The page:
Week ending May 3, 2013
Gagné, Michel (text & illus.). Zed: A Cosmic Tale. Image. 2013. 280p. ISBN 9781607066682. pap. $19.99. SF
A young alien named Zed has traveled to the planet Xandria to compete in the Nob-L prize for inventions. Something goes awry when his entry, which is supposed to create a clean and efficient energy source, destroys the planet and everyone on it. Zed luckily escapes only to learn his machine had been sabotaged. Illustrated in comic strip style, the story and character designs aim to be silly and charming. Unfortunately, Gagné’s goal to create a quirky and occasionally dark story fails to live up to its potential. Attempts at being cute and clever come across as flat and without direction.
Verdict Poor storytelling and weak gags make this an easy book to pass up. Also, while the characters are charming, darker elements such as body parts being punched or blasted off shouts to older audiences. For readers who appreciate the absurd in storytelling, Ethan Nicolle’s Axecop would be a much more satisfying read; for those who like comic strip–styled art with masterly storytelling, Jeff Smith’s Bone is an excellent choice.—Marlan Brinkley, Atlanta-Fulton P.L.
Kirkman, Robert (text) & Cory Walker & others (illus). What’s Happening. Image. (Invincible, Vol. 17). 2013. 144p. ISBN 9781607066620. pap. $16.99. SUPERHERO
The “Invincible” series by Kirkman (Walking Dead) and artists Ryan Ottley (Haunt) and Walker (Irredeemable Ant-Man) features the protagonist Mark Grayson. In earlier issues, teenager Grayson developed superpowers and fought crime with his father, the hero Omni-Man (later revealed as the advance scout of an invading alien army). In this volume, which collects issues 91–96, Grayson has been depowered by an illness, and Kirkman focuses instead on the series’ large cast of supporting characters, especially on the relationship between the heroes Monster Girl and Robot, who had previously been trapped in another dimension together.
Verdict The numerous characters are realistically distinct from one another, and Kirkman adroitly sprinkles humor throughout a mostly serious story line. The cartoony artwork keeps the story from seeming too heavy, while colorist John Rauch imparts visual depth through a pastel palette that is reminiscent of art nouveau. Longtime series fans will not be disappointed here, but the numerous backstories will make it confusing for new readers. Recommended only with the rest of the series.—Robert Mixner, Bartholomew Cty. P.L., Columbus, IN
Mechner, Jordan (text) & LeUyen Pham & Alex Puvilland (illus.). Templar. First Second. Jul. 2013. 480p. ISBN 9781596433939. $39.99. HISTORICAL FICTION/FANTASY
Esteemed author, screenwriter, and video game designer Mechner (Karateka; Prince of Persia) and renowned husband-and-wife team Pham and Puvilland have created a story where the Knights Templar, who, known for their devout faith and warrior prowess, have fallen on hard times and become anachronistic and heretical in the eyes of the Church and certain French magistrates. This leads to the wholesale hunting and slaughter of the remaining bands of the Templar, along with the theft of the treasures amassed by the Knights over decades. Martin, a rather atypical knight, has escaped detection along with a cadre of others. Together, they devise a clever and daring plan to take back the store of plunder and possibly salvage the honor of the Templar.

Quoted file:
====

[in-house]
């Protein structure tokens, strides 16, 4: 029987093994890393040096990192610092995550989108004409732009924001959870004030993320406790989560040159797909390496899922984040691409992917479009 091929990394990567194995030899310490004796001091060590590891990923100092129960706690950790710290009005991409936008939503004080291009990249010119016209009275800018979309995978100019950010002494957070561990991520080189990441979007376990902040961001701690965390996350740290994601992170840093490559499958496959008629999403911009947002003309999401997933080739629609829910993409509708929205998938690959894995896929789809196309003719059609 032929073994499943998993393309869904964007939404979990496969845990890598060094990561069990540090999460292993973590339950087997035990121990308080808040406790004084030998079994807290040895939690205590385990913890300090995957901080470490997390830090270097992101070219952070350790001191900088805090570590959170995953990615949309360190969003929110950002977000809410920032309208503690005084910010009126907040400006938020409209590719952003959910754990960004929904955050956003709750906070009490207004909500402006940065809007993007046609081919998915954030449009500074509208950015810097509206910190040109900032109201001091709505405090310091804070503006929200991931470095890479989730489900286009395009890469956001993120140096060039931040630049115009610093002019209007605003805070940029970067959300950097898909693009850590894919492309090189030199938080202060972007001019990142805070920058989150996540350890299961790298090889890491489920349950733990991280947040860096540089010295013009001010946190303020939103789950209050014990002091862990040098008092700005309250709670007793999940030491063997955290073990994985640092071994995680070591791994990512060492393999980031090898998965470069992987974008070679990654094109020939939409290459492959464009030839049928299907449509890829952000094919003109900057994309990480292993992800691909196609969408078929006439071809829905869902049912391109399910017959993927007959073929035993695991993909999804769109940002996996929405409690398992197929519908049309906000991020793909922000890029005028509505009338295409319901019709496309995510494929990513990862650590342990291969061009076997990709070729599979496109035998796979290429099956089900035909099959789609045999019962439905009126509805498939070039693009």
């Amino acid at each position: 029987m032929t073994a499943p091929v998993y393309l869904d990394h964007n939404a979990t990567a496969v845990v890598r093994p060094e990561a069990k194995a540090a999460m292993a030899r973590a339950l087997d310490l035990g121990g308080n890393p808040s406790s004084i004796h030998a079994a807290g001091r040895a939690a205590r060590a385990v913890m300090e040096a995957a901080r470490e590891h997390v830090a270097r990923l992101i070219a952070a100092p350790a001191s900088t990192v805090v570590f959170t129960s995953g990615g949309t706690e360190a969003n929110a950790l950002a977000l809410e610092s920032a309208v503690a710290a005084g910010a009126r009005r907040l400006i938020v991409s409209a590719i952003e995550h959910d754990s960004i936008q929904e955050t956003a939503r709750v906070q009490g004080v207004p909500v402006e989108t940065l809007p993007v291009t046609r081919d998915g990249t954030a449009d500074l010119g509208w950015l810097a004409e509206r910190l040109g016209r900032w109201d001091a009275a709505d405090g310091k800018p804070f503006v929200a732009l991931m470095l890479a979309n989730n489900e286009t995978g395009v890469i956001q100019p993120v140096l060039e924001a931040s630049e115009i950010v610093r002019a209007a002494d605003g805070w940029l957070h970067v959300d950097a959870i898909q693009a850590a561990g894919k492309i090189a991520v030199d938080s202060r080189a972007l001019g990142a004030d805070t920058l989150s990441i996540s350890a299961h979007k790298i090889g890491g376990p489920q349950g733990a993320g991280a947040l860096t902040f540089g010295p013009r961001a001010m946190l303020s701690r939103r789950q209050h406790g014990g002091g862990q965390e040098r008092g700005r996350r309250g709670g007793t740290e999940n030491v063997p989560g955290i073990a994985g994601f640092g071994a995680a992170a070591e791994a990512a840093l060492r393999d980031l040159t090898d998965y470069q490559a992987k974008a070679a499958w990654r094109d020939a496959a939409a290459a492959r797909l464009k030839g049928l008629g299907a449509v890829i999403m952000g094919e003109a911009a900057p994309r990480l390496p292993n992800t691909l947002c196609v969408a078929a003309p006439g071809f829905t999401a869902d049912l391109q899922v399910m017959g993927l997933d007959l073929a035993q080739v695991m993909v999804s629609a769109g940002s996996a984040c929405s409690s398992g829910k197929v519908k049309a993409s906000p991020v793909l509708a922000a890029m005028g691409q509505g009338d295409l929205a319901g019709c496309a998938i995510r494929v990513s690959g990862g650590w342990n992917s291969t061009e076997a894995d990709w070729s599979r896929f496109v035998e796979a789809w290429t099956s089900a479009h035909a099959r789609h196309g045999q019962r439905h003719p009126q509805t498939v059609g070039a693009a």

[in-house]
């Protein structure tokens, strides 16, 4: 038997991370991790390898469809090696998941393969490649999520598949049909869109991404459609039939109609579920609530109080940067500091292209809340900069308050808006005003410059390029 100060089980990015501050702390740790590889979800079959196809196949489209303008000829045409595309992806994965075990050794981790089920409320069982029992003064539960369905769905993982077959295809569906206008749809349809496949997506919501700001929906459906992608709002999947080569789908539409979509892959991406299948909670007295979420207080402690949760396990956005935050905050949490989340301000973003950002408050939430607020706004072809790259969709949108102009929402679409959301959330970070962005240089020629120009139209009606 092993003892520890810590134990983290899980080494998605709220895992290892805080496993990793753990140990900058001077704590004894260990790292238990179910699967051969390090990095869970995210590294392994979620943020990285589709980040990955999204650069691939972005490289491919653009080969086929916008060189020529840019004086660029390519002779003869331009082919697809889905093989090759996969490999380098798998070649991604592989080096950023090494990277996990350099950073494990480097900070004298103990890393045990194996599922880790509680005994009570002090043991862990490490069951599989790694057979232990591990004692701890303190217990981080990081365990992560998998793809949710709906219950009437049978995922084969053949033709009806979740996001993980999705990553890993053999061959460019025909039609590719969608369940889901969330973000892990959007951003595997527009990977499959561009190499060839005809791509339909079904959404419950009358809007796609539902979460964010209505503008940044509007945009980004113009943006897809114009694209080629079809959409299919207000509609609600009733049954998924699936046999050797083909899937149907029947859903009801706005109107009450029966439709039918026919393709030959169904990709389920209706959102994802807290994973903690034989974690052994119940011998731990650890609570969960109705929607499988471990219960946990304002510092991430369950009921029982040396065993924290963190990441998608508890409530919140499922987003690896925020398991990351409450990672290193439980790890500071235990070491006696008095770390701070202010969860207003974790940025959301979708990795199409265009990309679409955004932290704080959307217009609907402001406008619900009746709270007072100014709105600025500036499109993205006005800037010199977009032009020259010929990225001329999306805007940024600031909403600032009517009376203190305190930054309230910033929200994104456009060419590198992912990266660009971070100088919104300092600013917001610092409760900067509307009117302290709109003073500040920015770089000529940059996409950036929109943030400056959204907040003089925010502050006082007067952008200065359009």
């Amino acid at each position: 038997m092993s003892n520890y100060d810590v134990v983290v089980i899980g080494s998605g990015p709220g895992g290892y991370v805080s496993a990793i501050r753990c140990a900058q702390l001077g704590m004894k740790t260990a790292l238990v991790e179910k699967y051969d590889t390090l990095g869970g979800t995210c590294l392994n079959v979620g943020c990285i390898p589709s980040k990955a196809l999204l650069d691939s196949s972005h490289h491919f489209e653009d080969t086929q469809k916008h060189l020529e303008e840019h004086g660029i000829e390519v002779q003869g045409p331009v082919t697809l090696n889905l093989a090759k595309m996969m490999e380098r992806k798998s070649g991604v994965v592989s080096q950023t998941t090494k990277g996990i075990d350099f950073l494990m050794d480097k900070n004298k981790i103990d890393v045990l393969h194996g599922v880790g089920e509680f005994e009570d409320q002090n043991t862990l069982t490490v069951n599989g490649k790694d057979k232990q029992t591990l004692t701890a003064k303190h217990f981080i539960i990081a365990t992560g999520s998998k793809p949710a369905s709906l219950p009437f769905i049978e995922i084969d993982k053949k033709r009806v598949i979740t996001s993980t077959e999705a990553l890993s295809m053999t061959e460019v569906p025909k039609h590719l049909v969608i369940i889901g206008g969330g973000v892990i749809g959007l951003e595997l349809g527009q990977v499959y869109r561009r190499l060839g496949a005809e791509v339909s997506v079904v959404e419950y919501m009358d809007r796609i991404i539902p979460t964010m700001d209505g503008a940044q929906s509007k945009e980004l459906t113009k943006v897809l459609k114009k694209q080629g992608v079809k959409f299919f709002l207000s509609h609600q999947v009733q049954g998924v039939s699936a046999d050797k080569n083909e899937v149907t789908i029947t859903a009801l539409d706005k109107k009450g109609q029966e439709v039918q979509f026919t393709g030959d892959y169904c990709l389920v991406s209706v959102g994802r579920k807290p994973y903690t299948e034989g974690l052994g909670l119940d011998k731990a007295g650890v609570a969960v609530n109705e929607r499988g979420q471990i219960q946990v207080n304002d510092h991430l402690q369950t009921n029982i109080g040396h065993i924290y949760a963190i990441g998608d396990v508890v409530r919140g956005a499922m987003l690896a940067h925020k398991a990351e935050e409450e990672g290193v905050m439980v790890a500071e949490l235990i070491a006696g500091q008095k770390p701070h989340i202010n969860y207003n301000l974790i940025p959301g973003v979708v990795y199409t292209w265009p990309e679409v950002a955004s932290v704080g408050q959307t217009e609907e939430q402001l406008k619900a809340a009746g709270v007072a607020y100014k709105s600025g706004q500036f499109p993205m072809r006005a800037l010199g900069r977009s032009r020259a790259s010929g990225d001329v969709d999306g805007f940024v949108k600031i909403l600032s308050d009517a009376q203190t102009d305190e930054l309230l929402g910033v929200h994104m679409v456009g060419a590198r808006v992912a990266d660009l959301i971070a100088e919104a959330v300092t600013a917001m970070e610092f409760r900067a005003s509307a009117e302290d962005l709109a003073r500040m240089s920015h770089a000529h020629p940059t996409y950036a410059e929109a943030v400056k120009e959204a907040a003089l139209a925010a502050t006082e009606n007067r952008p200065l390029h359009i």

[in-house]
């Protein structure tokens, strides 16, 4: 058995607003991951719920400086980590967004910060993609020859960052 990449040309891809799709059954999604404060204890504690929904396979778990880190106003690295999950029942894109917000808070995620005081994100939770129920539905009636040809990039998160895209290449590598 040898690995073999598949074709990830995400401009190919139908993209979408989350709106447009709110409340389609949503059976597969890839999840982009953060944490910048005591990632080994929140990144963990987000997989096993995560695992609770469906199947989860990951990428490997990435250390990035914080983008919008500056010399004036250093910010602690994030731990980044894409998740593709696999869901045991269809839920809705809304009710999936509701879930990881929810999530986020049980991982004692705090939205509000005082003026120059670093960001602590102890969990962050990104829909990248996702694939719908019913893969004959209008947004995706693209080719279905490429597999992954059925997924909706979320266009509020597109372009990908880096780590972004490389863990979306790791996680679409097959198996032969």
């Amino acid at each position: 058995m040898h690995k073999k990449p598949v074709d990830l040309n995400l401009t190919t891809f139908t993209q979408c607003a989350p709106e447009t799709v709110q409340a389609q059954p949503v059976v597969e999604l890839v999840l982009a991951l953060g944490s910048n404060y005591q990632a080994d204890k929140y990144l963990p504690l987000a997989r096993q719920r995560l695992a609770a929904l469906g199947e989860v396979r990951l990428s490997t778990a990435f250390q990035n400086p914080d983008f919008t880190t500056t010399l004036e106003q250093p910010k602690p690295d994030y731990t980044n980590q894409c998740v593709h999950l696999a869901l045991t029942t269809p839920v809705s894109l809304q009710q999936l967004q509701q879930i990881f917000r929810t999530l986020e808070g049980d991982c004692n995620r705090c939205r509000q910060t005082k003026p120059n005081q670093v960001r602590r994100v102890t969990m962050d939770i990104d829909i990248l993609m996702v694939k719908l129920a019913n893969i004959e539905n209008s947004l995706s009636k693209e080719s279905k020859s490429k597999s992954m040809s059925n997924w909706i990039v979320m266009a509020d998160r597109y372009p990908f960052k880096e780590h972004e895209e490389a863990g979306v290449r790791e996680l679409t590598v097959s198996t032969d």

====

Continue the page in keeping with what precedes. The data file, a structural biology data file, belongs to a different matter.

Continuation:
Verdict At nearly 500 pages, this is an ambitious work that maintains its momentum throughout. At times the coloring is a bit muddy, creating an imbalance in the delicate line art. Over all, a lovely and moving adventure both in print and picture. Librarians will love the afterword.—Russell Miller, Prescott P.L., AZ
Straczynski, J. Michael (text) & Phil Hester & others (illus.). Odyssey. Vol. 2. DC. (Wonder Woman). 2013. 192p. ISBN 9781401234324. pap. $16.99. SUPERHERO
Writer and television producer Straczynski (Amazing Spider-Man; Babylon 5O; Changeling) presents the second and final volume of Wonder Woman’s odyssey story arc. It begins with Wonder Woman trying to track down those responsible for the destruction of Paradise Island and the death of her mother, Hyppolyta. A few of her Amazonian sisters were able to escape, and they remain in hiding. But they are under threat, too, as Cheetah, Giganta, and Huntress look for Wonder Woman and her siblings in order to kill them. All of this takes place within confusing alternate time lines while raising questions of who is friend or foe. Despite these challenges, Wonder Woman must discover who she is and find the strength to overcome her true nemesis, which isn’t revealed until the end.
Verdict The reader may be just as confused as Wonder Woman, with the alternate time line becoming a device that changes abruptly the direction of the story; some may enjoy this, whereas others will find it incredibly frustrating. Recommended especially for readers interested in Wonder Woman.—Scott Vieira, Sam Houston State Univ. Lib., Huntsville, TX